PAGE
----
I stepped into the other leg of my costume. “Now if you’ll excuse me. I’m running late and don’t have time for this meaningless –” I paused for effect – “nonversation.”
He groaned in defeat. “Damn you, Poppy.”
On the surface, this wordplay seems like nothing more than a silly competition, but it’s much more than that. Poppy and Cam’s special lexicon shows that they’re on the same wavelength. Throughout the book they have many ups and downs but no matter what happens between them they’ll always have this unique way of connecting. Connections such as these can instantly ground you. In a single utterance you’re reminded of your shared history, something that can never disappear.
So for you readers out there with siblings, I hope you have your own popsicle nothings – and if you don’t, create them.
Five Reasons Why You Should Read Chicken Girl
by Vicky Who Reads
- For a coming of age story. Poppy’s coming of age is wrapped in layers of coming to terms with both herself, but the world and how not everything will be okay. I’m not going to spoil the book for you, but she learns and grows and discovers new things about relationships and life throughout the story, and anyone who likes these types of novels should definitely read this.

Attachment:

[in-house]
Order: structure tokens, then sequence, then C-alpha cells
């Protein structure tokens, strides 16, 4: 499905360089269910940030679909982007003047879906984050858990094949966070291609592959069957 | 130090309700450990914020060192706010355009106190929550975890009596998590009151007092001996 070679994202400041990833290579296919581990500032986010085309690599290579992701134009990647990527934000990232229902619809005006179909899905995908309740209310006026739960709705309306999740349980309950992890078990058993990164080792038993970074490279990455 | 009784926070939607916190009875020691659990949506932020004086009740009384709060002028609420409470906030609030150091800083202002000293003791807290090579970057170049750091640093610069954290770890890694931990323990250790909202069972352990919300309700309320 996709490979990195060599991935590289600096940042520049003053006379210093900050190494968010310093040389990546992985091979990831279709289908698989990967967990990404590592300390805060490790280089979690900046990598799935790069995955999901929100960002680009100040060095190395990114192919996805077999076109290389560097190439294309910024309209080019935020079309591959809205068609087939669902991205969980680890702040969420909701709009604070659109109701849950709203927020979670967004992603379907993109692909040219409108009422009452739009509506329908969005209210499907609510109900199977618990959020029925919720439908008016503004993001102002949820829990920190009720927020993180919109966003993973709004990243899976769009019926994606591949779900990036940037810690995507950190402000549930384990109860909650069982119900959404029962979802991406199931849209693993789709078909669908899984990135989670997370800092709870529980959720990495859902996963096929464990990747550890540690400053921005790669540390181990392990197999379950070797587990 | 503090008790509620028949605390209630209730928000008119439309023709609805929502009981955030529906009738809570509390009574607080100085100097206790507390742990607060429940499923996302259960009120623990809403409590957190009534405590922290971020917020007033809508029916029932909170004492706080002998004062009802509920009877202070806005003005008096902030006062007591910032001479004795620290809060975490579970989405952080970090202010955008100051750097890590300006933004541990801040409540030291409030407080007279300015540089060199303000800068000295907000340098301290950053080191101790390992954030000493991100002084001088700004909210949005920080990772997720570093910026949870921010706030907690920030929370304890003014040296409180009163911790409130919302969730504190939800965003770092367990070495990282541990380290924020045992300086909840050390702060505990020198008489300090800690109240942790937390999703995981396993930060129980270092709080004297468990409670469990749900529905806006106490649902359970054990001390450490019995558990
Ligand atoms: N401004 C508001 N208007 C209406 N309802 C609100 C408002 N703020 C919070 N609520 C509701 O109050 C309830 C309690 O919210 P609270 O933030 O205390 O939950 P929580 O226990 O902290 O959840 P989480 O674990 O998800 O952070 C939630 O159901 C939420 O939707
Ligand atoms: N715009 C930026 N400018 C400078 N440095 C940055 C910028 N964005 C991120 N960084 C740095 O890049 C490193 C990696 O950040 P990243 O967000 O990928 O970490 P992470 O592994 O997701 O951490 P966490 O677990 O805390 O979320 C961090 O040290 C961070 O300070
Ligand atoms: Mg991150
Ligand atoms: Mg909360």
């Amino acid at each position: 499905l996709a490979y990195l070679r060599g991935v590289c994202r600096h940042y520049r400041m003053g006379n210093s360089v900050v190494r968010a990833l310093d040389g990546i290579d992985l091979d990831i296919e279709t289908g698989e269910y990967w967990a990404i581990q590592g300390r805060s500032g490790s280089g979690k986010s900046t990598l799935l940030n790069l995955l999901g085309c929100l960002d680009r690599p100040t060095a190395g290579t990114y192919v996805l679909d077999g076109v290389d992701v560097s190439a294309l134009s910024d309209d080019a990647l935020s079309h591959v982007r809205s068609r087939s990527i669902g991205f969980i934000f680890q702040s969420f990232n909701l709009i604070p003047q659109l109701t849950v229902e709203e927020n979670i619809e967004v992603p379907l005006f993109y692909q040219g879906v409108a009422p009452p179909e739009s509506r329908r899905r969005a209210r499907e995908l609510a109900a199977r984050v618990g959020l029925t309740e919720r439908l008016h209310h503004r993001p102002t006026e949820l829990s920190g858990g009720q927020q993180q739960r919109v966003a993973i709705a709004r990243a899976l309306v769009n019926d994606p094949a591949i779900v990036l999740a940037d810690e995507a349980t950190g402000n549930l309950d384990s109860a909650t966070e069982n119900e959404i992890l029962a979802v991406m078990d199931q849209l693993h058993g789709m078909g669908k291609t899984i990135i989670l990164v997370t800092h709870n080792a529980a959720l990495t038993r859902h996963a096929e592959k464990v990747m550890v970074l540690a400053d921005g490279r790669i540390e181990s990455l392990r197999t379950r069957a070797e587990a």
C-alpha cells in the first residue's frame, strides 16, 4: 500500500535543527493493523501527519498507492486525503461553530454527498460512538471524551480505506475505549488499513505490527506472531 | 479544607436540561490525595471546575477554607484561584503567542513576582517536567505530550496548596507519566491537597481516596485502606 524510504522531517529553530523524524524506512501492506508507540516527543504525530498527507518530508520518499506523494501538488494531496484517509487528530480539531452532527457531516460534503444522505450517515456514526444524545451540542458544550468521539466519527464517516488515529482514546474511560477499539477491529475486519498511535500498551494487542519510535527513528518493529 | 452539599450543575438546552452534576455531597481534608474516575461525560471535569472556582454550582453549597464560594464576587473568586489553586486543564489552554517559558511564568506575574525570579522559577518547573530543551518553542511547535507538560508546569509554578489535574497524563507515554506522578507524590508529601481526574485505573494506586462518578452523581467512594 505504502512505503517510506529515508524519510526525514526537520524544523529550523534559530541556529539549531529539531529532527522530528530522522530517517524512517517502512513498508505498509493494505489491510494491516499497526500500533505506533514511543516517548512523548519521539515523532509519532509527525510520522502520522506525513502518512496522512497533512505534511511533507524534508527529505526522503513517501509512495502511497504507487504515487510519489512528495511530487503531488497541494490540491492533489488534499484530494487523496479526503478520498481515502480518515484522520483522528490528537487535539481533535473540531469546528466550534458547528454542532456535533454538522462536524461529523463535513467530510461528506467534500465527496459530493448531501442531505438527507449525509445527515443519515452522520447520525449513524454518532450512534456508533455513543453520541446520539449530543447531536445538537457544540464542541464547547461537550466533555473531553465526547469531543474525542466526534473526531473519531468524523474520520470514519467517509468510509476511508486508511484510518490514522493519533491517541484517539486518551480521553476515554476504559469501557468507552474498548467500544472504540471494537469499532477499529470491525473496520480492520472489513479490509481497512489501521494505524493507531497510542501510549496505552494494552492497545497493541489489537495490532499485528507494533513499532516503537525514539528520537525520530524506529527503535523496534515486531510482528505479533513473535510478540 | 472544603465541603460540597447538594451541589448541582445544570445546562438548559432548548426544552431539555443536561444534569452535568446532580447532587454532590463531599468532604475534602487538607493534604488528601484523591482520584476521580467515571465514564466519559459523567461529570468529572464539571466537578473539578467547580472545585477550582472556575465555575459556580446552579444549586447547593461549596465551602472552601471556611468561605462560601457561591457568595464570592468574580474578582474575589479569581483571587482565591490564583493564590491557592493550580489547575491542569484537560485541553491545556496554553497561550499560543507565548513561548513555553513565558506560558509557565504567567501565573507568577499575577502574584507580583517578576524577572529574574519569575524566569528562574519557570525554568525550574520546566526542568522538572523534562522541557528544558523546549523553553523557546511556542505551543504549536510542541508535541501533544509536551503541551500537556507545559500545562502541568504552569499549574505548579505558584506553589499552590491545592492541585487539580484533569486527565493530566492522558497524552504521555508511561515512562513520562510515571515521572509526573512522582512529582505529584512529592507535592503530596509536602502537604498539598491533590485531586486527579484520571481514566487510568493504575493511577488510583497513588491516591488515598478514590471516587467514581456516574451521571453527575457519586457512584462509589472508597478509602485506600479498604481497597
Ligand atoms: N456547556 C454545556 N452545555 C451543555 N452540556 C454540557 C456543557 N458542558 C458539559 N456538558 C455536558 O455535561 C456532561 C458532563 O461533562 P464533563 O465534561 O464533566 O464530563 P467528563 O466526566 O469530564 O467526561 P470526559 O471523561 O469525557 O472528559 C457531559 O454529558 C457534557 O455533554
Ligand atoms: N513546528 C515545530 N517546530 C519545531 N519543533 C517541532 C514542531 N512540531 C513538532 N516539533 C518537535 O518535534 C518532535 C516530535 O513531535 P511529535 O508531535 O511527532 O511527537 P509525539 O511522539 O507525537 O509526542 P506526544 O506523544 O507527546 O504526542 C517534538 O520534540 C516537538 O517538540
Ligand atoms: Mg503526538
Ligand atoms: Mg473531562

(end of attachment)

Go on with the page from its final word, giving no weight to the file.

- For new friendships. Poppy makes a lot of friends in this book–young and old, from her neighbors to a six year old girl to Lewis. All of them are important to her growth, and the friends she meets are all really important, and it says a lot about her that she’s able to befriend people from so many different walks of life.
- For laughs. Despite Chicken Girl dealing with a lot of heavy topics (see the content warnings at the end of the summary), there’s still funny moments, a lot of the time with Miracle, the 6 year old Poppy meets. And Poppy and her brother, as Heather mention, maintain that fun and silly dynamic with their word blendings.
- To feel things. But ultimately, at its heart, Chicken Girl is a moving story about a teen trying to find a place in the world. Trying to understand how people can be so cruel and how her previous perception of life might be wrong and how the world isn’t just black and white. She learns. She grows. She has relationships start and others end. She mends things with some friends, and lets go of others. Her journey, although contained in less than 250 pages, is one that many readers will relate to.